Communication- A Two Way
Communication = a process
by which information is shared and exchanged. To transfer information,
thoughts and feelings so that it is received and understood.
When we communicate with
each other, it takes one to express (talk) and one to receive (listen). It
is an exchange. It is similar to dancing - one leads and the other
follows. Communication that is received and understood will have a
response. At the point of response, the listener becomes the one talking
and the other becomes the listener. If this does not happen, it is not
communication on the level of exchange.
Communication can be fun
and it can be frustrating. According to the experts in family
communication- the type of communication that is an exchange of thoughts and
feelings is becoming a thing of the past. They state that break ups in
marriages often start with one of the individuals finding someone who will
listen to them. Communication takes time, patience and effort. Actually, it
is a skill.
When we see a beautiful
and fast barrel racing run, we know that the rider is communicating and the
horse is listening and responding. The rider is also listening and
responding to the actions of the horse. To reach the level where the dance
is beautiful and fast, there have been hours of communicating and listening
and listening and communicating back and forth. That is actually how a
horse is trained.
There are some ways of
communicating that simply will not work. Let’s explore these today.
Communicating and never listening for the response.
Let’s refer back to humans so that we get a clear picture of this concept.
How many of us have a friend that we do not enjoy talking to. When we see
their number on the caller I.D. we don’t want to pick up the phone and we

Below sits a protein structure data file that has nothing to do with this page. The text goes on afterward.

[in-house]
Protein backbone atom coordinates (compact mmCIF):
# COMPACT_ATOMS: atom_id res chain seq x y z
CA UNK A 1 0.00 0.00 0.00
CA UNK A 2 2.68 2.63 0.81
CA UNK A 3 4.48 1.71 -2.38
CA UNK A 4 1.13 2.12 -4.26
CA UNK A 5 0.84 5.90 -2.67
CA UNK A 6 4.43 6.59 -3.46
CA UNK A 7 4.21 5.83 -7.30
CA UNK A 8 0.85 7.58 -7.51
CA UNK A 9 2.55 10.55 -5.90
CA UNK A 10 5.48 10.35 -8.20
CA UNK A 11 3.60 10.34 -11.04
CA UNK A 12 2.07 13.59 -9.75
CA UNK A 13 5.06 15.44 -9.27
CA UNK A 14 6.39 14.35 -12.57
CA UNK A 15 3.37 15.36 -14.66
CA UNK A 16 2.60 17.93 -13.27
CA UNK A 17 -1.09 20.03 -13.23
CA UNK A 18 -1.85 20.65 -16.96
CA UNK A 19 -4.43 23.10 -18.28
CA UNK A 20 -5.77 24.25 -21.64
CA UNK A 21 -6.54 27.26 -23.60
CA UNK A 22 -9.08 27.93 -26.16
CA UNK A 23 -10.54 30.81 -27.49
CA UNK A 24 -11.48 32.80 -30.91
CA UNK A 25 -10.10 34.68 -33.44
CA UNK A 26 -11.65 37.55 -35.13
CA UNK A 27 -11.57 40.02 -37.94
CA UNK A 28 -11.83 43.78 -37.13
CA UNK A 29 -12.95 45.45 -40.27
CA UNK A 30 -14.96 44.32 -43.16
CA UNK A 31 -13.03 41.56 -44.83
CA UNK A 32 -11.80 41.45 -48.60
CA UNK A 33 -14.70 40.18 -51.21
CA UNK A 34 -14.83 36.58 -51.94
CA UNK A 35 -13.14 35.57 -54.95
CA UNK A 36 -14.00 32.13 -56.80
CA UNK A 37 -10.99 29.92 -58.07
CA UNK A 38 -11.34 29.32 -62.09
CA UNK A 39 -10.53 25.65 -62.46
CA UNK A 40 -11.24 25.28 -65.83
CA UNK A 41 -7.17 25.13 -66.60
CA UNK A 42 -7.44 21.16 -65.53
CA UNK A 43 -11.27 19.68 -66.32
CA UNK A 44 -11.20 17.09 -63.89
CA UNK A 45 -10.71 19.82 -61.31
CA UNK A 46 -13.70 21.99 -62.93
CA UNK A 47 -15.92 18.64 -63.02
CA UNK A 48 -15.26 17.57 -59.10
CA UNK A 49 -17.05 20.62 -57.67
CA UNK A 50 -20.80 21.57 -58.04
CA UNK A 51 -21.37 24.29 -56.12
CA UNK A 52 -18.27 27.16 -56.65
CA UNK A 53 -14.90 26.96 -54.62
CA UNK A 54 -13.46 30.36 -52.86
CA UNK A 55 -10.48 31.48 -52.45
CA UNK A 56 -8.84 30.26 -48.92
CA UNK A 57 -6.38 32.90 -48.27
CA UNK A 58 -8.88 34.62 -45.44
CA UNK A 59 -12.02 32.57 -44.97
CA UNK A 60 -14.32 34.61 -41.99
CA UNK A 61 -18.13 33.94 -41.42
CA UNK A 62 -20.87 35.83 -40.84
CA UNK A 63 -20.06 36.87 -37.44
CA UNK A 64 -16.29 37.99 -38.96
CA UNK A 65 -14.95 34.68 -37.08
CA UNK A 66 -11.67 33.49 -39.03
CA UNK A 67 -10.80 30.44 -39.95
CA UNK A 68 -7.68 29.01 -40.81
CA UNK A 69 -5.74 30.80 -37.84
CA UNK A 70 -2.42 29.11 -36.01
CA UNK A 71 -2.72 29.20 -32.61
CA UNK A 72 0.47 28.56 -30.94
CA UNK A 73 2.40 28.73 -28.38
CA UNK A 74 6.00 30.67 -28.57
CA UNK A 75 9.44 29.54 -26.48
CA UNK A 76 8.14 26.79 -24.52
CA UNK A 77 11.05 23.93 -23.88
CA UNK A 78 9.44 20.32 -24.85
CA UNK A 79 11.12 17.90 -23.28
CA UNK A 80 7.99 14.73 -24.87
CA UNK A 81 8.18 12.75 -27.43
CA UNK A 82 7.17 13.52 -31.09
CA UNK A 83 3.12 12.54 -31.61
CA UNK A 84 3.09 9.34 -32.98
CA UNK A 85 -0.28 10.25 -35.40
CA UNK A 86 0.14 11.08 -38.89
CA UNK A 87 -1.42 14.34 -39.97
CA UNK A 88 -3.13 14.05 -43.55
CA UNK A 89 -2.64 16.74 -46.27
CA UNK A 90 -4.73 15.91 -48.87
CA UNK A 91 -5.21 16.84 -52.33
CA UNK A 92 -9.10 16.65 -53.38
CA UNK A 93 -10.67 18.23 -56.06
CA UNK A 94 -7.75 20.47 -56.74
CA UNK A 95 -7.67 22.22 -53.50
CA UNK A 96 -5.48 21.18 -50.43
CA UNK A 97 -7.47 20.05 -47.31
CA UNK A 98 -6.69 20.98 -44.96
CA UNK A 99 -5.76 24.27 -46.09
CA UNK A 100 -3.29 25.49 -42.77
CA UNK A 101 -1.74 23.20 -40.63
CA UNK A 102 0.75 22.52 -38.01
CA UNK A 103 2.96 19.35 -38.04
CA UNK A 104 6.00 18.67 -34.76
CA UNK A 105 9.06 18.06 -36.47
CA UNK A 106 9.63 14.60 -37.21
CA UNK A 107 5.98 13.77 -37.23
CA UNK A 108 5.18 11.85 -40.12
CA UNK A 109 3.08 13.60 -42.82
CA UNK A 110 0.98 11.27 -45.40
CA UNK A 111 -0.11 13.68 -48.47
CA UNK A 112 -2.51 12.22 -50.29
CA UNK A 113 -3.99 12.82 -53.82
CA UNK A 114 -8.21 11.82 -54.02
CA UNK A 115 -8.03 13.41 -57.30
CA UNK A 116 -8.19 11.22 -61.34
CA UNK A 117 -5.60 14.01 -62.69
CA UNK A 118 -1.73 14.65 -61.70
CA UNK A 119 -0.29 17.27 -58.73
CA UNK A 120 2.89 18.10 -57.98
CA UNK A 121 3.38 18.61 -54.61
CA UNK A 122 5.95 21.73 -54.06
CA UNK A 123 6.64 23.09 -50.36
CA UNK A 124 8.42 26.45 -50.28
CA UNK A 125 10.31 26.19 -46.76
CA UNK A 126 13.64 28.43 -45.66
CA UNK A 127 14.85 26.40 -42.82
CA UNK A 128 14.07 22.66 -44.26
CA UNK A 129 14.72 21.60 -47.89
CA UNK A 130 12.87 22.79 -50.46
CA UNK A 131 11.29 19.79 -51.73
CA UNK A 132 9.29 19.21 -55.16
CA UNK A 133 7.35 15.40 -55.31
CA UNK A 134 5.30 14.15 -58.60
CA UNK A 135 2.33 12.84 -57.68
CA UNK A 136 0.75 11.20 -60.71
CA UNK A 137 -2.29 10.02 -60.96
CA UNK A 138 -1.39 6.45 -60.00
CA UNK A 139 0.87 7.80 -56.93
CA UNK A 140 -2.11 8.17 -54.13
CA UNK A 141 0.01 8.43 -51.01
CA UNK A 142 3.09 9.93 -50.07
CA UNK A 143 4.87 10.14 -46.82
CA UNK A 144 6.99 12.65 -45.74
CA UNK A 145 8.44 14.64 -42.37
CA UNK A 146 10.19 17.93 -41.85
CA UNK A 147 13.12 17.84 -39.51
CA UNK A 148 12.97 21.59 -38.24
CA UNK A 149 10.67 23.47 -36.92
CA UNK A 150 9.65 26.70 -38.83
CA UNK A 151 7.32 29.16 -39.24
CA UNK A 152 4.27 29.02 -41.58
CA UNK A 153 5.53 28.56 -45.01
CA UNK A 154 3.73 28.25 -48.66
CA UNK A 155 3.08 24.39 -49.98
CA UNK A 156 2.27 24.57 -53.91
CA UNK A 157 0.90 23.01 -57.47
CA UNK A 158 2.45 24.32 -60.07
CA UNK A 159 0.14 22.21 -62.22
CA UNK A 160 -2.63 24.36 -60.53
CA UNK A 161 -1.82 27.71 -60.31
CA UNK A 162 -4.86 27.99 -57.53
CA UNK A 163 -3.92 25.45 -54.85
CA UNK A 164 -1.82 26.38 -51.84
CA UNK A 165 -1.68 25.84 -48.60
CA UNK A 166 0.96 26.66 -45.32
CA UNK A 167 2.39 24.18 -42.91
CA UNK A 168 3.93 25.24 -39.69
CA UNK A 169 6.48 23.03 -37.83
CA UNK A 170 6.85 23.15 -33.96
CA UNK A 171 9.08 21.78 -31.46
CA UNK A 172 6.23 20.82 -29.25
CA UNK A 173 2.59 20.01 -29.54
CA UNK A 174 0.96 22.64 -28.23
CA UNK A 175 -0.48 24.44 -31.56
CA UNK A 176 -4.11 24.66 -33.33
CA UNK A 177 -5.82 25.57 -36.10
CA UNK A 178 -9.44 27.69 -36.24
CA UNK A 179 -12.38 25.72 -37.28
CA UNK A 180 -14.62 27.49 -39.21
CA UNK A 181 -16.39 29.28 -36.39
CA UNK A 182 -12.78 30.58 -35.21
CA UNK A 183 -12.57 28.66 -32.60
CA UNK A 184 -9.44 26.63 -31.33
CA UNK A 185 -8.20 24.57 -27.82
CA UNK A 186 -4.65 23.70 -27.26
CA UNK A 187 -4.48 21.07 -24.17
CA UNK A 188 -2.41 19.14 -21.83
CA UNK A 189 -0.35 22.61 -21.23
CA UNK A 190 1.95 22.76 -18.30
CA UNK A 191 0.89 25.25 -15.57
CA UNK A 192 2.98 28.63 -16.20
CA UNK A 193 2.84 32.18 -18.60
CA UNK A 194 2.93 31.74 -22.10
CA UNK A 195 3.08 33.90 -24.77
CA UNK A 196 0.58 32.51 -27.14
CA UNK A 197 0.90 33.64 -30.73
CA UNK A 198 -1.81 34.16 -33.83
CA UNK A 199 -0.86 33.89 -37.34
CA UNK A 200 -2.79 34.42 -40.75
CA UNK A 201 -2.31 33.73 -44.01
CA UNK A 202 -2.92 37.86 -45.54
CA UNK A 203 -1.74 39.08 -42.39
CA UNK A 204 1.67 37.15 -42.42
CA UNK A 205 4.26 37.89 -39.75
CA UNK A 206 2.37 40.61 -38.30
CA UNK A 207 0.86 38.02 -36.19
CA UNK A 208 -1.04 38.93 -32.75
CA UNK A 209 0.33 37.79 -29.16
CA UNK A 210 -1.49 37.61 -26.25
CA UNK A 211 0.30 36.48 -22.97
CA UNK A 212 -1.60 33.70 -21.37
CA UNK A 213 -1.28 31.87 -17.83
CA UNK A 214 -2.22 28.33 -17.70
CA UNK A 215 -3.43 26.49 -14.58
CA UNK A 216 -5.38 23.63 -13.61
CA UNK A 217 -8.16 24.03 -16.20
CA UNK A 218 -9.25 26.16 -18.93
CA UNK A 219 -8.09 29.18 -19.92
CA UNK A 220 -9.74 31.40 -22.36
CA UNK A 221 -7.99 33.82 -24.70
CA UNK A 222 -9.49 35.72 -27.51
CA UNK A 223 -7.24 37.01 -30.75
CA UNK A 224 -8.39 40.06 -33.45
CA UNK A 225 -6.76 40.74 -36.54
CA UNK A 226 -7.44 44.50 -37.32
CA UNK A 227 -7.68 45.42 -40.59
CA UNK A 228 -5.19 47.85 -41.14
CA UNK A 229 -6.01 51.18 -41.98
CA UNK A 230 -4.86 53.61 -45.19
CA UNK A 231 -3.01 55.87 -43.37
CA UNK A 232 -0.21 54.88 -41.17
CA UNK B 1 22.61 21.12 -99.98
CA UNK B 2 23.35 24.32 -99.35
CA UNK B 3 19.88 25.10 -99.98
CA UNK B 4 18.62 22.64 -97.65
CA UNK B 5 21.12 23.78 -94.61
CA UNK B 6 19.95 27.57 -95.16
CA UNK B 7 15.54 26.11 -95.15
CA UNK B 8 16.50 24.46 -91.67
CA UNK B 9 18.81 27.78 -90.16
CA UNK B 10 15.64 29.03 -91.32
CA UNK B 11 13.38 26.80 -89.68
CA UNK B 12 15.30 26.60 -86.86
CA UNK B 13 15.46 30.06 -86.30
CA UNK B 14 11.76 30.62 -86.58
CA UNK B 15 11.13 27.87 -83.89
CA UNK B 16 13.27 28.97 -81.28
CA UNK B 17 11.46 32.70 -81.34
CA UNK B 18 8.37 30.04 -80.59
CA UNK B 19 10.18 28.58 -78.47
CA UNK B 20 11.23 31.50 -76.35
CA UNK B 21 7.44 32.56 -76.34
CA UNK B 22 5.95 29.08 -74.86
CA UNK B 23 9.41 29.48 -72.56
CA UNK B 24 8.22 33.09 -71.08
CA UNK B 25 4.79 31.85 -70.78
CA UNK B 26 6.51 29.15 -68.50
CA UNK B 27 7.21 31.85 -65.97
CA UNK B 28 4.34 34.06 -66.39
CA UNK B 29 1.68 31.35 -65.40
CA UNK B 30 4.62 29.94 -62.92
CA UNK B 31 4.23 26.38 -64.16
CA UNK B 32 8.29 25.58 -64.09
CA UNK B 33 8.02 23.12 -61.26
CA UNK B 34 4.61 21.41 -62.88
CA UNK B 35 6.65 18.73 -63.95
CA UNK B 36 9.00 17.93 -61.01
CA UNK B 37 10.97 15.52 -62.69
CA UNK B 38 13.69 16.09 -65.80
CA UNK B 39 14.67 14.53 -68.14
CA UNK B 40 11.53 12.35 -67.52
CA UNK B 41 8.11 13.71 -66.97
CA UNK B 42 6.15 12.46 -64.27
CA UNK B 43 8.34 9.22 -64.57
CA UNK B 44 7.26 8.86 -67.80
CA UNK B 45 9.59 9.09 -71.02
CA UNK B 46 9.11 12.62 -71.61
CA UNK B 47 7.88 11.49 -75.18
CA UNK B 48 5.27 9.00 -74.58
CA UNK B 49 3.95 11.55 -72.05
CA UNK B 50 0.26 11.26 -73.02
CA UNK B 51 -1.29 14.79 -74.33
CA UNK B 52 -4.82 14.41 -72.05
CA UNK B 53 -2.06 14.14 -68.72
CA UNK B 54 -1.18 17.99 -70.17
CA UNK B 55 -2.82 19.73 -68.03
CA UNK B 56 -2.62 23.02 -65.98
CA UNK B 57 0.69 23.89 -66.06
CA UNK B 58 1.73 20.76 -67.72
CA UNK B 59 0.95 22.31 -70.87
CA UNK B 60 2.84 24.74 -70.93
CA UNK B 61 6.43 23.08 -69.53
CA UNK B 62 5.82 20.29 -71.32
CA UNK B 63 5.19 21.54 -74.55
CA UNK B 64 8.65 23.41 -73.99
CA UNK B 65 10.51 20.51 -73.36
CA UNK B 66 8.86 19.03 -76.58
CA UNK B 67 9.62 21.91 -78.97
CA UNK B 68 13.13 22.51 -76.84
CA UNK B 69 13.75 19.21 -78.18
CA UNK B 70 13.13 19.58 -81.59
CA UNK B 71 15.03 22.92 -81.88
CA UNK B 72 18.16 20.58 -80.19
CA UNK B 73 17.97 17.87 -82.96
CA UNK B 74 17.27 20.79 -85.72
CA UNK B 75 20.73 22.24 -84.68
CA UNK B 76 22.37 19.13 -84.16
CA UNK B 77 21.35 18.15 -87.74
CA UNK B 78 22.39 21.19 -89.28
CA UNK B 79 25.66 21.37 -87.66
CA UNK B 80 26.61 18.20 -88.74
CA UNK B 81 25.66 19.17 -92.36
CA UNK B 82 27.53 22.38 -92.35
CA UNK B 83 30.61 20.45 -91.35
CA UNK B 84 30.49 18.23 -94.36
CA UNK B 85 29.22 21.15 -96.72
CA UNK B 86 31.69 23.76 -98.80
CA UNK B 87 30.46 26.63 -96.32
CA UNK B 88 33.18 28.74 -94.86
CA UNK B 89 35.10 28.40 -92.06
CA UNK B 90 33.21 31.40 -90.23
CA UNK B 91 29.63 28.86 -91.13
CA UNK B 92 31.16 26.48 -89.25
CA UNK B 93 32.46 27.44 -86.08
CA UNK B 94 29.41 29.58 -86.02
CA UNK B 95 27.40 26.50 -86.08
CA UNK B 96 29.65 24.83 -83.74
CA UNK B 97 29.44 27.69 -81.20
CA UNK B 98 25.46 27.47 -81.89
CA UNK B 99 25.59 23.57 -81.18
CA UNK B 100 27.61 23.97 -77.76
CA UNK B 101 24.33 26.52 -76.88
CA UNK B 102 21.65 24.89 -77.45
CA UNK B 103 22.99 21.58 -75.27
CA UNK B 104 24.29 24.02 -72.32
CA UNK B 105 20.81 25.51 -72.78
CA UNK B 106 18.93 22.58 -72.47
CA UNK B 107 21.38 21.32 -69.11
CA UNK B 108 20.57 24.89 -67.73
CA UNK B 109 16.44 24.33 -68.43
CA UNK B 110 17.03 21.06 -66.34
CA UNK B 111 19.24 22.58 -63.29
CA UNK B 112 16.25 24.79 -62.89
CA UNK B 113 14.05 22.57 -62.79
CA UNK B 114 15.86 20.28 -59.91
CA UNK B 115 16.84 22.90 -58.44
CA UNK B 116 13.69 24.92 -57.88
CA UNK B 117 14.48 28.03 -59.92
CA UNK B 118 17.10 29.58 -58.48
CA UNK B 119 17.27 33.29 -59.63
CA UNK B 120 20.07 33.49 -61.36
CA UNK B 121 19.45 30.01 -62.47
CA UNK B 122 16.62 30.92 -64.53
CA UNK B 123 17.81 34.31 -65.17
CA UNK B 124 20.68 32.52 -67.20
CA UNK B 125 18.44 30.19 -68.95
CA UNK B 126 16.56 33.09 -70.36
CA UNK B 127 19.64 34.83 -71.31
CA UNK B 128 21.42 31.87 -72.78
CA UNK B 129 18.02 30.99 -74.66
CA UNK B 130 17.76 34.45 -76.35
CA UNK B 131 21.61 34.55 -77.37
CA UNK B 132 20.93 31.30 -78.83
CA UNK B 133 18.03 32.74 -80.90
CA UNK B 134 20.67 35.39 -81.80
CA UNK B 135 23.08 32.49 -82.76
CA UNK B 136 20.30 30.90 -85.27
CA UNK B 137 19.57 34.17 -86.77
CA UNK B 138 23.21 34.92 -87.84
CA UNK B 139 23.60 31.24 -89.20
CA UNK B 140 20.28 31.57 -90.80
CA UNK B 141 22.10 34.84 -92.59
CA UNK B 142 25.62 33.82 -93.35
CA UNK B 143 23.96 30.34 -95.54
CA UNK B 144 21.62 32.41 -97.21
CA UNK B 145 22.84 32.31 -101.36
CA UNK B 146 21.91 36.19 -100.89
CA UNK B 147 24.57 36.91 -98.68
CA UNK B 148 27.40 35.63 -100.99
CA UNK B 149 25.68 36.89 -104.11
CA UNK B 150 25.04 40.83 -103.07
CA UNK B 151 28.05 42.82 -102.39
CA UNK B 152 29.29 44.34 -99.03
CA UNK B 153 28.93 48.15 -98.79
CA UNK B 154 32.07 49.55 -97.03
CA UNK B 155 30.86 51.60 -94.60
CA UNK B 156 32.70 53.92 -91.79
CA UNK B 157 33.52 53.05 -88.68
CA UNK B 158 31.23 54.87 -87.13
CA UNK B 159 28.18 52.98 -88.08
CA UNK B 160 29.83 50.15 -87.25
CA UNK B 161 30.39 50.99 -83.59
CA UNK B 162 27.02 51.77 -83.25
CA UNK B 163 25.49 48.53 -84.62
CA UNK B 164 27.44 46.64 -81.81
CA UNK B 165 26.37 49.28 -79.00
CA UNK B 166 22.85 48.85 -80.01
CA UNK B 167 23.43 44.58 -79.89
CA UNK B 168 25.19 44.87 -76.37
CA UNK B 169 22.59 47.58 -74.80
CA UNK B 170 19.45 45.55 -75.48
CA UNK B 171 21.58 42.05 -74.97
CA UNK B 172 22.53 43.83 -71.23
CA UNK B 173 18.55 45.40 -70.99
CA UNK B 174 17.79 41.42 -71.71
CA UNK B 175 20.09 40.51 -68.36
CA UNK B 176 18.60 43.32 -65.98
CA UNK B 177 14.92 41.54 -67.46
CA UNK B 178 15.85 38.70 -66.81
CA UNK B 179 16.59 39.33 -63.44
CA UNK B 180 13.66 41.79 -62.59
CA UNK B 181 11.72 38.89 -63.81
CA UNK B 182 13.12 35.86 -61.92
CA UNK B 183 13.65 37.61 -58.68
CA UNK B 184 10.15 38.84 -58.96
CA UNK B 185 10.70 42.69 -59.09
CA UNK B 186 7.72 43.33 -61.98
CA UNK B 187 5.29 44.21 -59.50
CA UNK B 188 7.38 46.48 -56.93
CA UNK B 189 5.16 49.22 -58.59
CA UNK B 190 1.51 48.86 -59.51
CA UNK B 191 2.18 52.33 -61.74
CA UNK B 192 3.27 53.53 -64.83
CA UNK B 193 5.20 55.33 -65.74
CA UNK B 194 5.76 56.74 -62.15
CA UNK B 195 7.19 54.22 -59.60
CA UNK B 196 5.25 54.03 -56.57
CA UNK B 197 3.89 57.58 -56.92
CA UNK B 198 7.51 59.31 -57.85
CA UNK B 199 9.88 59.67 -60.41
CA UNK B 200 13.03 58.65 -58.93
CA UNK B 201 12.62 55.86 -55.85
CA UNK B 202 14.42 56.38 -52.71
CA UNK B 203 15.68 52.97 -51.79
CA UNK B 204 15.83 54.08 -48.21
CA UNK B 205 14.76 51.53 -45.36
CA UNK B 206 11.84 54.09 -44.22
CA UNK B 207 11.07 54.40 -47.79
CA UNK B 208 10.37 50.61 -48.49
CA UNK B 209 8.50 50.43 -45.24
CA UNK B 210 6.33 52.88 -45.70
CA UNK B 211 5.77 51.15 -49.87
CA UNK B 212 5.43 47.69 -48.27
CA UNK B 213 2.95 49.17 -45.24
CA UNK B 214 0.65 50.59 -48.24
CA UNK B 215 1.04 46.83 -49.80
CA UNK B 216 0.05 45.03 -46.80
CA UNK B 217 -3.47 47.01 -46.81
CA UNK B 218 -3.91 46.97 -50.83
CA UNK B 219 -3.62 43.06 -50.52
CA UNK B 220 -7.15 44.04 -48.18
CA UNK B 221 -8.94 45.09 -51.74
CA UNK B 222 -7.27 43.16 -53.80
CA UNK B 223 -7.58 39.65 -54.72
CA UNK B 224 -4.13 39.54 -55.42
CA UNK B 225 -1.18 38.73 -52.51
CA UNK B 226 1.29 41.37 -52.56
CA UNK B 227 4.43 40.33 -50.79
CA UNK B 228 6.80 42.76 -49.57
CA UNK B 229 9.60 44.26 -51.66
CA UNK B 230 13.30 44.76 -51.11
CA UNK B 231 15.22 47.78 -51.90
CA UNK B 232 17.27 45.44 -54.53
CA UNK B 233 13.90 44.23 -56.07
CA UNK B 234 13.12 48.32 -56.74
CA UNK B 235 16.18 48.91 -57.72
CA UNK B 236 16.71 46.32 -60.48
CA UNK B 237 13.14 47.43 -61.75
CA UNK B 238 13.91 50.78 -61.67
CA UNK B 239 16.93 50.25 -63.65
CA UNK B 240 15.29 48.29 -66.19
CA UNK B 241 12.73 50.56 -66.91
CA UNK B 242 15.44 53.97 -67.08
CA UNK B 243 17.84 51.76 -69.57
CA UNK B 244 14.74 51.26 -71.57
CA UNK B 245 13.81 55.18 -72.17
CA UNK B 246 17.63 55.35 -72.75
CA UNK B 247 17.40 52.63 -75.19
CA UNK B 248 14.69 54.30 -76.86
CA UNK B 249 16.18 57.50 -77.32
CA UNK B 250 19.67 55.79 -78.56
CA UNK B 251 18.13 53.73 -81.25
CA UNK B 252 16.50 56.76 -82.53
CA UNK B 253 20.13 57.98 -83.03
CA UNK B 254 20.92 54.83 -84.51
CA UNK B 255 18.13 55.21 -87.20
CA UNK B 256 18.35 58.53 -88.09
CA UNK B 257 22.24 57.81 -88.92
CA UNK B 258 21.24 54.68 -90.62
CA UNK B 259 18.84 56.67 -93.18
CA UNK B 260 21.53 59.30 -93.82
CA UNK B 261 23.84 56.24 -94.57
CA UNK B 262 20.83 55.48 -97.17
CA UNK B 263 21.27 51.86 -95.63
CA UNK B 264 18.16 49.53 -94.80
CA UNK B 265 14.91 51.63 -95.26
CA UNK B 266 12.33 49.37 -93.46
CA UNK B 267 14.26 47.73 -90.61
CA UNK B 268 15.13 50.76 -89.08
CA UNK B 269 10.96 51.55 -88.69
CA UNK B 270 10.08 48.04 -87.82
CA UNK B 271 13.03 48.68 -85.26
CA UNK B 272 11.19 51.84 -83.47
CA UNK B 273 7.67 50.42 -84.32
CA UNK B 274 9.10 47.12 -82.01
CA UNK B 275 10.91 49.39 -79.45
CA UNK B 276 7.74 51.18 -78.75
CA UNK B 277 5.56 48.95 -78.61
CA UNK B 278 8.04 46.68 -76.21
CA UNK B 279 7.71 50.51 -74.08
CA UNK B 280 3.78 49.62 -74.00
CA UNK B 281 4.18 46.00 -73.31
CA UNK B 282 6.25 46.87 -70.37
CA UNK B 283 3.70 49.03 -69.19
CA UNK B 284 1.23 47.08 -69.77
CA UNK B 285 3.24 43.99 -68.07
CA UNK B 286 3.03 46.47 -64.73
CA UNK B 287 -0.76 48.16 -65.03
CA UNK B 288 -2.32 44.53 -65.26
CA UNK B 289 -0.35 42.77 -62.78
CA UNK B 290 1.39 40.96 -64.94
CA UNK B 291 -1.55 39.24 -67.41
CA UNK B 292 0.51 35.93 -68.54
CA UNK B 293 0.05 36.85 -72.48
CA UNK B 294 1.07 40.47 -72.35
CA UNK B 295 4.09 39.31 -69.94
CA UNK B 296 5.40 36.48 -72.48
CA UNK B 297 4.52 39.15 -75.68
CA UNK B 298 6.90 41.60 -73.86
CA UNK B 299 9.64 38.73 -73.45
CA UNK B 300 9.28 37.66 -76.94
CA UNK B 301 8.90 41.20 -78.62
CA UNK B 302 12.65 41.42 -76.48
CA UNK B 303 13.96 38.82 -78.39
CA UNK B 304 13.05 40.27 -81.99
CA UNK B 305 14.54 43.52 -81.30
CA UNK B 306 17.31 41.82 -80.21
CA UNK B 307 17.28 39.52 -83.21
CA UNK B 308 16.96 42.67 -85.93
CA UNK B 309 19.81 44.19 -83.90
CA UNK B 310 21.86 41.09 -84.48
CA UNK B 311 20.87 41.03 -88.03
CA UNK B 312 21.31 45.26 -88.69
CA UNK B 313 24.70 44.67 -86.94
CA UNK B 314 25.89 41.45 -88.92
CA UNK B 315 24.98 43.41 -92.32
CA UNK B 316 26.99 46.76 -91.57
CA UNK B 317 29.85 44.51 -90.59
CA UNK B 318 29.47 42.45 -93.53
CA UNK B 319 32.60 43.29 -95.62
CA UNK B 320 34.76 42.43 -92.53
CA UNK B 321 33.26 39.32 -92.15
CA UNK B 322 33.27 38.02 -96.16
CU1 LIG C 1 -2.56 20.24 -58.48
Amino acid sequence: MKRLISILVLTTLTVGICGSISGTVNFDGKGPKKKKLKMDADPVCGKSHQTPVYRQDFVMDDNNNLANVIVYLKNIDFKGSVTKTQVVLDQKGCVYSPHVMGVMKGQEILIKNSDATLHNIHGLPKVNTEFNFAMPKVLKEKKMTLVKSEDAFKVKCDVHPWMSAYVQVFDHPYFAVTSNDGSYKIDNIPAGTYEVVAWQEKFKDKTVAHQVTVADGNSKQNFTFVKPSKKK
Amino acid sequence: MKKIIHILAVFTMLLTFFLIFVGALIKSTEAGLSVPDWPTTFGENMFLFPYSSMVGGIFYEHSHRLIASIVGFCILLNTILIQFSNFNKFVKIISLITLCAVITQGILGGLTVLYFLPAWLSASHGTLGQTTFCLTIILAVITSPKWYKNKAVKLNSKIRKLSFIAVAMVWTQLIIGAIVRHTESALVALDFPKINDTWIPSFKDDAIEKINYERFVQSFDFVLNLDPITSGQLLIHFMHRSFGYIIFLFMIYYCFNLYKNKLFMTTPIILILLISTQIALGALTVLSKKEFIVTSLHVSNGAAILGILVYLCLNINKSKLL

dread for them to come see us. We care for them, but we know when they call
or come by that we may as well put our brain in neutral and watch the clock
turn. This person talks without stopping to take a breath. This person
never waits for a response from the listener or butts in when the listener
tries to respond. This is not communication, but being talked at. I have
heard people make excuses for people like this saying that they talk
incessantly because they are lonely. (Get a clue as to why they are
Think about this type of
communication with your horse. If you are giving cues for one thing, then a
cue for another, continuing to communicate without listening for a response,
then your horse is not learning anything except to dread you and your hands
and feet and body weight. When we give a cue to a horse, we will know by
his response 99% of the time if he understood the cue. If we do not listen
for the response, we are going to have a type of horse that when he is free
to work will never know what his job is. Why? Because there was no
communication exchange – but rather a forced command. This horse is like a
dancer being forced around the floor. He is not being given a chance to
learn to follow and consequently he never learns to dance.
When you sell this horse
to a new owner, the new owner will have to ride the same forced command way
that the one who trained him used. If you throw his head away on the way to
your barrels, he will be lost. He has not learned to follow the lead
because he never had a chance to respond. He was not free to make a mistake
and then be corrected. When I get a horse like this in for training – I
tell the owners that he needs to be trained over. I don’t care how much
futurity and derby money he won being forced around the arena – he will need
retrained for an amateur or child to ride him.
How many times have we as
people told someone something in a way that was not clear? The listener may